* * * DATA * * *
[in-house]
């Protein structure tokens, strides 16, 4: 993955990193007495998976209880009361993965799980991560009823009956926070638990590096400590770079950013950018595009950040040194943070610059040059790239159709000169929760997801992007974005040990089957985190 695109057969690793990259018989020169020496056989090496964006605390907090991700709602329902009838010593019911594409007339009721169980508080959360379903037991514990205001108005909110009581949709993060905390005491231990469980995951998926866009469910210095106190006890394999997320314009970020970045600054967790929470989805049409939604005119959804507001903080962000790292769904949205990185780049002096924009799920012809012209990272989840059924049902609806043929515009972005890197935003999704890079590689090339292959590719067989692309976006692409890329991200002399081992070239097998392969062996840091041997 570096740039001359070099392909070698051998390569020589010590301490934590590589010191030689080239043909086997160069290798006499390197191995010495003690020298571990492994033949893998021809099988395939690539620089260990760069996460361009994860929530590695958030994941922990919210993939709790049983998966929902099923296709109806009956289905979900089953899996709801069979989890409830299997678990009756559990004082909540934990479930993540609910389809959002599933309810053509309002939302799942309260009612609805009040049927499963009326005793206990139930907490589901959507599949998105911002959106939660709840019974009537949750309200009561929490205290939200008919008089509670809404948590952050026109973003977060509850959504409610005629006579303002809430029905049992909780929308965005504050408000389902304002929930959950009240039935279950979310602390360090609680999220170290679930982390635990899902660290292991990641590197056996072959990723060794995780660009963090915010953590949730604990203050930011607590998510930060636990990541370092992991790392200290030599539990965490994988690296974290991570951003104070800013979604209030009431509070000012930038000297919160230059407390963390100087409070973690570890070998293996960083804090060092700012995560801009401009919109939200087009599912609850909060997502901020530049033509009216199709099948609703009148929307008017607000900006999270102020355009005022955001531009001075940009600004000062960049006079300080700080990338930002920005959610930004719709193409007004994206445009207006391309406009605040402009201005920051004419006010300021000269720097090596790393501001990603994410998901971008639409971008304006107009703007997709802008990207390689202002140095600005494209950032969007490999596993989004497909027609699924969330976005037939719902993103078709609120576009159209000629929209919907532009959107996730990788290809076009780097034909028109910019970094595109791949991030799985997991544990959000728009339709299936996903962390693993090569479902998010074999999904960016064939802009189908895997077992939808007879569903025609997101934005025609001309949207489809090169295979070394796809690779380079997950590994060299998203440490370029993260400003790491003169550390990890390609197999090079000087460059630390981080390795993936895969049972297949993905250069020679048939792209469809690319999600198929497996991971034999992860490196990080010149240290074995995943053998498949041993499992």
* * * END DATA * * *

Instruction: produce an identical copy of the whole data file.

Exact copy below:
[in-house]
């Protein structure tokens, strides 16, 4: 993955990193007495998976209880009361993965799980991560009823009956926070638990590096400590770079950013950018595009950040040194943070610059040059790239159709000169929760997801992007974005040990089957985190 695109057969690793990259018989020169020496056989090496964006605390907090991700709602329902009838010593019911594409007339009721169980508080959360379903037991514990205001108005909110009581949709993060905390005491231990469980995951998926866009469910210095106190006890394999997320314009970020970045600054967790929470989805049409939604005119959804507001903080962000790292769904949205990185780049002096924009799920012809012209990272989840059924049902609806043929515009972005890197935003999704890079590689090339292959590719067989692309976006692409890329991200002399081992070239097998392969062996840091041997 570096740039001359070099392909070698051998390569020589010590301490934590590589010191030689080239043909086997160069290798006499390197191995010495003690020298571990492994033949893998021809099988395939690539620089260990760069996460361009994860929530590695958030994941922990919210993939709790049983998966929902099923296709109806009956289905979900089953899996709801069979989890409830299997678990009756559990004082909540934990479930993540609910389809959002599933309810053509309002939302799942309260009612609805009040049927499963009326005793206990139930907490589901959507599949998105911002959106939660709840019974009537949750309200009561929490205290939200008919008089509670809404948590952050026109973003977060509850959504409610005629006579303002809430029905049992909780929308965005504050408000389902304002929930959950009240039935279950979310602390360090609680999220170290679930982390635990899902660290292991990641590197056996072959990723060794995780660009963090915010953590949730604990203050930011607590998510930060636990990541370092992991790392200290030599539990965490994988690296974290991570951003104070800013979604209030009431509070000012930038000297919160230059407390963390100087409070973690570890070998293996960083804090060092700012995560801009401009919109939200087009599912609850909060997502901020530049033509009216199709099948609703009148929307008017607000900006999270102020355009005022955001531009001075940009600004000062960049006079300080700080990338930002920005959610930004719709193409007004994206445009207006391309406009605040402009201005920051004419006010300021000269720097090596790393501001990603994410998901971008639409971008304006107009703007997709802008990207390689202002140095600005494209950032969007490999596993989004497909027609699924969330976005037939719902993103078709609120576009159209000629929209919907532009959107996730990788290809076009780097034909028109910019970094595109791949991030799985997991544990959000728009339709299936996903962390693993090569479902998010074999999904960016064939802009189908895997077992939808007879569903025609997101934005025609001309949207489809090169295979070394796809690779380079997950590994060299998203440490370029993260400003790491003169550390990890390609197999090079000087460059630390981080390795993936895969049972297949993905250069020679048939792209469809690319999600198929497996991971034999992860490196990080010149240290074995995943053998498949041993499992």